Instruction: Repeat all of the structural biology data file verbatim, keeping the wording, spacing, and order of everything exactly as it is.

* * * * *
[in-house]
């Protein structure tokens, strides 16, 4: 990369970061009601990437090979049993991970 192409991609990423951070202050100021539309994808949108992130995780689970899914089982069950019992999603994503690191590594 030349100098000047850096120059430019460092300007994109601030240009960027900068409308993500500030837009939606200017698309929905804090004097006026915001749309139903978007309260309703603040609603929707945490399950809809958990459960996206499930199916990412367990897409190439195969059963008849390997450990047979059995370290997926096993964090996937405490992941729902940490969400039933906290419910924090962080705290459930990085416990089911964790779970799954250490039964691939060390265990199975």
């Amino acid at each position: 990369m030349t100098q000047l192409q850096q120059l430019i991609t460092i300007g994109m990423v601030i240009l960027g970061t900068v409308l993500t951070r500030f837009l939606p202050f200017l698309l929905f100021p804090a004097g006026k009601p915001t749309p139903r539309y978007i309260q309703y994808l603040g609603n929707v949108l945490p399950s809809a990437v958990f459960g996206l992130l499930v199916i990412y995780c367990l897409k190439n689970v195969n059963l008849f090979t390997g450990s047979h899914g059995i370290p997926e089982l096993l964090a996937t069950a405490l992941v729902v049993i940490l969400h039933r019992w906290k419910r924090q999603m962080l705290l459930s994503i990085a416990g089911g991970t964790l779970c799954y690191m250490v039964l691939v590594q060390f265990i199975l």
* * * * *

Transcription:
[in-house]
């Protein structure tokens, strides 16, 4: 990369970061009601990437090979049993991970 192409991609990423951070202050100021539309994808949108992130995780689970899914089982069950019992999603994503690191590594 030349100098000047850096120059430019460092300007994109601030240009960027900068409308993500500030837009939606200017698309929905804090004097006026915001749309139903978007309260309703603040609603929707945490399950809809958990459960996206499930199916990412367990897409190439195969059963008849390997450990047979059995370290997926096993964090996937405490992941729902940490969400039933906290419910924090962080705290459930990085416990089911964790779970799954250490039964691939060390265990199975």
């Amino acid at each position: 990369m030349t100098q000047l192409q850096q120059l430019i991609t460092i300007g994109m990423v601030i240009l960027g970061t900068v409308l993500t951070r500030f837009l939606p202050f200017l698309l929905f100021p804090a004097g006026k009601p915001t749309p139903r539309y978007i309260q309703y994808l603040g609603n929707v949108l945490p399950s809809a990437v958990f459960g996206l992130l499930v199916i990412y995780c367990l897409k190439n689970v195969n059963l008849f090979t390997g450990s047979h899914g059995i370290p997926e089982l096993l964090a996937t069950a405490l992941v729902v049993i940490l969400h039933r019992w906290k419910r924090q999603m962080l705290l459930s994503i990085a416990g089911g991970t964790l779970c799954y690191m250490v039964l691939v590594q060390f265990i199975l």